On Thursday, 25 October the ECHR ruled that my conviction by an Austrian court for discussing the marriage between Prophet Mohammed and a six year old girl, Aisha, did not infringe my rights of freedom of speech.
I was not extended the courtesy of being told of this ruling. Like many others, I had to read it in the media.
The ECHR found there had been no violation of Article 10 (freedom of expression) of the European Convention on Human Rights and that right to expression needed to be balanced with the rights of others to have their religious feelings protected, and served the legitimate aim of preserving religious peace in Austria.
In other words, my right to speak freely is less important than protecting the religious feelings of others.
This should ring warning bells for my fellow citizens across the continent. We should all be extremely concerned that the rights of Muslims in Europe NOT to be offended are greater than my own rights, as a native European Christian woman, to speak freely.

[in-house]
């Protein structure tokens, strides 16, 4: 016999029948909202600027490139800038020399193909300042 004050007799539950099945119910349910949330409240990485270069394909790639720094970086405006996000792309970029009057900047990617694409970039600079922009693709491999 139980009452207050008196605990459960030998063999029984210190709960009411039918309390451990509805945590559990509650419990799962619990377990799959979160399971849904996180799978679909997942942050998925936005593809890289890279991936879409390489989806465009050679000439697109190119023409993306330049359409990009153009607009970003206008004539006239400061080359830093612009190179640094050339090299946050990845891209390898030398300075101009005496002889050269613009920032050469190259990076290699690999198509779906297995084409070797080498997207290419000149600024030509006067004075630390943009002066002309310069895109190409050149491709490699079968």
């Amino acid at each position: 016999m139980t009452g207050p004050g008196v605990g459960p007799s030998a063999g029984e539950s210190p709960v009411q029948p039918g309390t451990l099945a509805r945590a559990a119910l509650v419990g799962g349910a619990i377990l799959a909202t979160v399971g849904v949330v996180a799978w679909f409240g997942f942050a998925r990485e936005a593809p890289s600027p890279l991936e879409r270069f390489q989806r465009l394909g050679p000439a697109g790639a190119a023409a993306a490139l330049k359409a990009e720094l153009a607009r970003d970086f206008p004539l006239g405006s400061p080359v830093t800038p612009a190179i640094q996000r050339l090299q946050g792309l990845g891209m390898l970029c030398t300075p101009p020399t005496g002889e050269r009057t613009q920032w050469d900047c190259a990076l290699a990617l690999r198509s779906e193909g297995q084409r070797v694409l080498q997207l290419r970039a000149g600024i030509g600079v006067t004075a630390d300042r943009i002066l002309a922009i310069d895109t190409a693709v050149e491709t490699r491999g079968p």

I am proud to be the woman who has raised this alarm.
I am also optimistic. Since giving my seminars in Austria in 2009, we have come a very long way.
Ten years ago the press labeled me a “confused doom-monger” and I was compared to Osama Bin Laden. Now, Islam is being discussed in every sphere of life and people are waking up to the reality of a culture so opposed to our own.
The cultural and political threat posed by Islam to Western societies is now widely recognized and discussed. It is fair to say European society, as well as the political realm, is undergoing an enlightenment, as it is more awake than ever to the need to defend our own Judeo-Christian culture.
I believe my seminars in 2009, and subsequent work have contributed to strong push back against an Islamic culture which is so at odds with our own. And note with interest that only one sentence out of 12 hours of seminars on Islam was a prosecutable offense. I assume the remaining content is now officially sanctioned by our Establishment masters.
It is obvious to me that public education and discourse on the subject of Islam can have a fundamental and far-reaching impact, even if our state or supra-national authorities try to stifle or silence it, in order to appease a culture so foreign to our own.
This fight continues. My voice will not and cannot be silenced.
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